Justification of Red List Category
This species was endemic to Madagascar, but is now Extinct. It has not been reported since 1834 and likely succumbed to the complete destruction of its native forest.
Coua delalandei is known from 13 specimens, all apparently collected on Ile de Sainte-Marie (Nosy Boraha), Madagascar, with the most recent from 1834 (Collar and Stuart 1985). Reports from 1930 (WCMC 1992) are unfounded, and it is now considered extinct (Collar et al. 1994).
It was a terrestrial species of primary rainforest (Collar and Stuart 1985).
The complete deforestation of Ile de Sainte-Marie was presumably the ultimate cause of its extinction (Goodman 1993). Snaring for feathers and food and predation by introduced rats may also have contributed to the species's demise (Collar et al. 1994).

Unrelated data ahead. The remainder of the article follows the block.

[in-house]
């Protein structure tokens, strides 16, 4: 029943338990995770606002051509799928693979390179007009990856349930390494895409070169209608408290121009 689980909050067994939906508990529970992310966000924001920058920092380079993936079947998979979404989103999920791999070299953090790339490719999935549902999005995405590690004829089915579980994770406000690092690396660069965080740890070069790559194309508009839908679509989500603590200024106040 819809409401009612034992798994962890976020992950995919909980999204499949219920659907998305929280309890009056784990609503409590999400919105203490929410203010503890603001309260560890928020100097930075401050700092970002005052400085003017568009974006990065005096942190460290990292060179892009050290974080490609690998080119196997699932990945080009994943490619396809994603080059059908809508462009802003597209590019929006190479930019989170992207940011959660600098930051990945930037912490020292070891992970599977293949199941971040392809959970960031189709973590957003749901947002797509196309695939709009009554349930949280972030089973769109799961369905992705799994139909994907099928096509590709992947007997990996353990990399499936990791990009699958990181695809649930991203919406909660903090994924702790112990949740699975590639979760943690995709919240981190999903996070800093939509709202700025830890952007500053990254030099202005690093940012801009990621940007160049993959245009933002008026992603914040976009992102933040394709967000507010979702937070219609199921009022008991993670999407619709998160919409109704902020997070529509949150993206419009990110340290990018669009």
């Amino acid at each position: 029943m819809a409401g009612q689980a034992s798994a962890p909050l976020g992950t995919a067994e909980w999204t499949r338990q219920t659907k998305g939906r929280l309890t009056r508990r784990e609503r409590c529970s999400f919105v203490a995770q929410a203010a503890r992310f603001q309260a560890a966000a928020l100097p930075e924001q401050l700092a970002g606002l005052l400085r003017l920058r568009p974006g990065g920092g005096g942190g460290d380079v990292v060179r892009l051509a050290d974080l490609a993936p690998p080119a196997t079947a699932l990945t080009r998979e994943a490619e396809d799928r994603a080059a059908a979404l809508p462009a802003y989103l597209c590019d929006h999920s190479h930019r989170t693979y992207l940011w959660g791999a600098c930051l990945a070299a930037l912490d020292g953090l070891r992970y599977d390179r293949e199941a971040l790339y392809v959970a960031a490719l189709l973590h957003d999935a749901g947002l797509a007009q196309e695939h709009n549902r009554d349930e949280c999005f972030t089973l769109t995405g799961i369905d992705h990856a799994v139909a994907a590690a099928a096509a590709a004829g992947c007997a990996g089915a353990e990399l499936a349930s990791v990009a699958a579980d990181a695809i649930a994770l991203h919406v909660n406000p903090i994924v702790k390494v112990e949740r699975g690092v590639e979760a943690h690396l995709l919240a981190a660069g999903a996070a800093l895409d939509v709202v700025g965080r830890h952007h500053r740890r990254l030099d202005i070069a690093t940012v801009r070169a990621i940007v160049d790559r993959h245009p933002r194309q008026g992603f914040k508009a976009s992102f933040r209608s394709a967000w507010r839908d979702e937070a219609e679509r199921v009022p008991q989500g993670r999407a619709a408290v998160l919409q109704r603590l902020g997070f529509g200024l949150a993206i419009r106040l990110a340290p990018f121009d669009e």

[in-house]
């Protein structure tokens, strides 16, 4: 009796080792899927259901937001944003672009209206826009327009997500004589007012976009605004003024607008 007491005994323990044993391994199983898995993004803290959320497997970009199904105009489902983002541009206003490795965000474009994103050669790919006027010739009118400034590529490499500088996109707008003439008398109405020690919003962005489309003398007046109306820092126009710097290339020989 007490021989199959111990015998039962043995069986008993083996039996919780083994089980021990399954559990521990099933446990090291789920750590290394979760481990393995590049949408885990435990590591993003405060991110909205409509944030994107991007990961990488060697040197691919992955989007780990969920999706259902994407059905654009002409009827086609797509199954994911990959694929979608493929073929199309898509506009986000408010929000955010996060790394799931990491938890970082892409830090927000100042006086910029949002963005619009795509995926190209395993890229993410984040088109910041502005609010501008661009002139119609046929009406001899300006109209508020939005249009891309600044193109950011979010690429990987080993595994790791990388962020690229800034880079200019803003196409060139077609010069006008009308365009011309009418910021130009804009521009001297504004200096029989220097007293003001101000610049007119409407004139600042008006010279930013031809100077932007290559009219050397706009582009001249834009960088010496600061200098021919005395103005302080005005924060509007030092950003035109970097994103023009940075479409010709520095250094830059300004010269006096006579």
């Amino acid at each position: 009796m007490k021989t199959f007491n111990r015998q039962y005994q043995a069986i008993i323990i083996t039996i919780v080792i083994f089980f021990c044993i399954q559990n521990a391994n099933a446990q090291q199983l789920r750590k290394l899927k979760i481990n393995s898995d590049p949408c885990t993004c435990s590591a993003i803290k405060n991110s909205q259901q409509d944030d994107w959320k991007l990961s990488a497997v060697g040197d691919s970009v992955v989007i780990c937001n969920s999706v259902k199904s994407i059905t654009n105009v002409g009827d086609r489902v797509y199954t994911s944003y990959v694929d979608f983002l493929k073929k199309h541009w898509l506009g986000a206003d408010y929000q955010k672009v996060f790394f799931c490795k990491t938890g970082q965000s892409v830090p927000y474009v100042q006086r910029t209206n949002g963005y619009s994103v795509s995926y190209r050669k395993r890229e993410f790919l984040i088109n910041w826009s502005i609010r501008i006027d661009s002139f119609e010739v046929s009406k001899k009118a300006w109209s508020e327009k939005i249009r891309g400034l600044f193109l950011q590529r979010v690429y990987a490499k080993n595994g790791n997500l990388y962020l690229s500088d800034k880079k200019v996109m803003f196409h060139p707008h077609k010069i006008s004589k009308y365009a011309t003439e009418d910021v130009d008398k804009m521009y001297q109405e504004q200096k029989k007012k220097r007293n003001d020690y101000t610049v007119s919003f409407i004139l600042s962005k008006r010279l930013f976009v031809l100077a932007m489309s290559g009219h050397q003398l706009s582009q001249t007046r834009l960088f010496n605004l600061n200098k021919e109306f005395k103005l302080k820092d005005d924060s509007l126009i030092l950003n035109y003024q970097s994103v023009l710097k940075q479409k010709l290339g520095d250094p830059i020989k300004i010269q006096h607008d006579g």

Text account compilers
Brooks, T., Khwaja, N., Mahood, S., Martin, R
BirdLife International (2019) Species factsheet: Coua delalandei. Downloaded from http://www.birdlife.org on 22/01/2019. Recommended citation for factsheets for more than one species: BirdLife International (2019) IUCN Red List for birds. Downloaded from http://www.birdlife.org on 22/01/2019.